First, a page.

For the copper pipe, is this the type of pipe used for refrigeration projects? Have you ever bought regular copper pipe and annealed it yourself?

I went to my local Lowes and asked them where the annealed copper pipe was and they looked at me like I was from another planet LOL
 
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upnorthandpersonal

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For the copper pipe, is this the type of pipe used for refrigeration projects? Have you ever bought regular copper pipe and annealed it yourself?

Yes, it's the soft one, usually sold on a roll instead of straight pieces. I have done copper annealing before, but when I can find annealed copper off the shelf I use that to save time.
 

Bob B

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Thanks .... I searched at refrigeration supply sites and found the annealed stuff .... so, good chance the local refrigeration supply places may have it.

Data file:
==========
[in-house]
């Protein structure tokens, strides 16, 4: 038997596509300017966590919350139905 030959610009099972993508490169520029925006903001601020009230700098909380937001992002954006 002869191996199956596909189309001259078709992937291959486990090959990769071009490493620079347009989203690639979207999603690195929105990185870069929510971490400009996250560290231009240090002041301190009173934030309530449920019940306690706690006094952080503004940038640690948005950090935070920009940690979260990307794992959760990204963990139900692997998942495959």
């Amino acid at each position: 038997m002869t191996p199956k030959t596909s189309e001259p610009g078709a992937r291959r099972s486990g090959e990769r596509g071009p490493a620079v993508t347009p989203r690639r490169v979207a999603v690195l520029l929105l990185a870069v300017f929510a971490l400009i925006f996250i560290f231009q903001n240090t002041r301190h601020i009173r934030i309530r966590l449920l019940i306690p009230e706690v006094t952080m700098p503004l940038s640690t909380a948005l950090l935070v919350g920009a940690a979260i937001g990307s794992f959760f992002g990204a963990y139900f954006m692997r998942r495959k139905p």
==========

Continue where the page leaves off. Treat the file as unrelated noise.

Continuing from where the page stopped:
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WalterM

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I'm sure everyone is tired of talking about cell compression. I know I'm tired of reading about it (I've read many posts on many threads about it).

What I'm hoping to discuss in this thread is compression and bus bars, but only as it relates to the integrity of the terminals. I have 16 EVE 280ah from Amy on the way, and I'm coming up with my pack design, which will be a 4P4S design. My original plan was to build a threaded rod box with aluminum end plates, snug them lightly at 50% SOC, and use the bus-bars supplied by Amy (2mm x 20mm). However, all this reading about compression has got me worried about the strain on the terminals when the cells expand and contract.

What I'm asking for is 1st hand experience or informed opinions on whether the fixturing discussed above would mitigate strain on terminals with solid bus bars. Since I'm building the pack for a boat, and I'm already slightly nervous about the physical durability of these big 280ah cells, my first priority is reducing any physical strain on the cells. Improved cycle life is far down the list.